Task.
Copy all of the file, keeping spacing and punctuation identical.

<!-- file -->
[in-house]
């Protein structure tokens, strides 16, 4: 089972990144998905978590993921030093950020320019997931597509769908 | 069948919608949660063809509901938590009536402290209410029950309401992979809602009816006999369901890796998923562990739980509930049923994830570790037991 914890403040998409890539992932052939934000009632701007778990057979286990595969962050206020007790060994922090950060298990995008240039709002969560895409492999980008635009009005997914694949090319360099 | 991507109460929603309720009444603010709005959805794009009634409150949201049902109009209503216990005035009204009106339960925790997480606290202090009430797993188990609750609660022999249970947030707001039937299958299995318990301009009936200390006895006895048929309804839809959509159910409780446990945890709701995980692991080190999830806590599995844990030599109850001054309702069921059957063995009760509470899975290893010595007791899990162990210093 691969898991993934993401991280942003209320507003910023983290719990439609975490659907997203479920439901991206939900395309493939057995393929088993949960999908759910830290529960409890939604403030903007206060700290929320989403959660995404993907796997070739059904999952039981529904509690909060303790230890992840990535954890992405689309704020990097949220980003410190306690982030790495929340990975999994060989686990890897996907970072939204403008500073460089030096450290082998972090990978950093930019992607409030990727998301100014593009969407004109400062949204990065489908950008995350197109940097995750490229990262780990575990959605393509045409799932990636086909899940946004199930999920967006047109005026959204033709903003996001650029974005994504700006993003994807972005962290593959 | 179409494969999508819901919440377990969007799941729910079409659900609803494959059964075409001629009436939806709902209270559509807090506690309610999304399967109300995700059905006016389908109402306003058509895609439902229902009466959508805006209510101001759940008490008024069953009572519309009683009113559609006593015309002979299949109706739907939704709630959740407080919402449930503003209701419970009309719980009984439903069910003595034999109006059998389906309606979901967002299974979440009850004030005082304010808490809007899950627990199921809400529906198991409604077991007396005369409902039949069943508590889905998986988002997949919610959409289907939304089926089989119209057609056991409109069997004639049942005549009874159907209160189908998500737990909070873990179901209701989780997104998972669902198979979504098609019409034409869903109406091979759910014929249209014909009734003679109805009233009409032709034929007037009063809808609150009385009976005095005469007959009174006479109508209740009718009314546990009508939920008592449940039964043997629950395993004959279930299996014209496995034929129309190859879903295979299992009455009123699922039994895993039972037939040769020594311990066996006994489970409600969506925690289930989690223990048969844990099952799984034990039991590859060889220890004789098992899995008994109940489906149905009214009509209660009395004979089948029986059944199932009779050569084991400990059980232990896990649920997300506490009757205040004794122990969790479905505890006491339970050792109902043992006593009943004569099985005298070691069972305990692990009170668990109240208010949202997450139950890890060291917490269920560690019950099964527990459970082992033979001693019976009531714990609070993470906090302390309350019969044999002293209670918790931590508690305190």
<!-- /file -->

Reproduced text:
[in-house]
């Protein structure tokens, strides 16, 4: 089972990144998905978590993921030093950020320019997931597509769908 | 069948919608949660063809509901938590009536402290209410029950309401992979809602009816006999369901890796998923562990739980509930049923994830570790037991 914890403040998409890539992932052939934000009632701007778990057979286990595969962050206020007790060994922090950060298990995008240039709002969560895409492999980008635009009005997914694949090319360099 | 991507109460929603309720009444603010709005959805794009009634409150949201049902109009209503216990005035009204009106339960925790997480606290202090009430797993188990609750609660022999249970947030707001039937299958299995318990301009009936200390006895006895048929309804839809959509159910409780446990945890709701995980692991080190999830806590599995844990030599109850001054309702069921059957063995009760509470899975290893010595007791899990162990210093 691969898991993934993401991280942003209320507003910023983290719990439609975490659907997203479920439901991206939900395309493939057995393929088993949960999908759910830290529960409890939604403030903007206060700290929320989403959660995404993907796997070739059904999952039981529904509690909060303790230890992840990535954890992405689309704020990097949220980003410190306690982030790495929340990975999994060989686990890897996907970072939204403008500073460089030096450290082998972090990978950093930019992607409030990727998301100014593009969407004109400062949204990065489908950008995350197109940097995750490229990262780990575990959605393509045409799932990636086909899940946004199930999920967006047109005026959204033709903003996001650029974005994504700006993003994807972005962290593959 | 179409494969999508819901919440377990969007799941729910079409659900609803494959059964075409001629009436939806709902209270559509807090506690309610999304399967109300995700059905006016389908109402306003058509895609439902229902009466959508805006209510101001759940008490008024069953009572519309009683009113559609006593015309002979299949109706739907939704709630959740407080919402449930503003209701419970009309719980009984439903069910003595034999109006059998389906309606979901967002299974979440009850004030005082304010808490809007899950627990199921809400529906198991409604077991007396005369409902039949069943508590889905998986988002997949919610959409289907939304089926089989119209057609056991409109069997004639049942005549009874159907209160189908998500737990909070873990179901209701989780997104998972669902198979979504098609019409034409869903109406091979759910014929249209014909009734003679109805009233009409032709034929007037009063809808609150009385009976005095005469007959009174006479109508209740009718009314546990009508939920008592449940039964043997629950395993004959279930299996014209496995034929129309190859879903295979299992009455009123699922039994895993039972037939040769020594311990066996006994489970409600969506925690289930989690223990048969844990099952799984034990039991590859060889220890004789098992899995008994109940489906149905009214009509209660009395004979089948029986059944199932009779050569084991400990059980232990896990649920997300506490009757205040004794122990969790479905505890006491339970050792109902043992006593009943004569099985005298070691069972305990692990009170668990109240208010949202997450139950890890060291917490269920560690019950099964527990459970082992033979001693019976009531714990609070993470906090302390309350019969044999002293209670918790931590508690305190």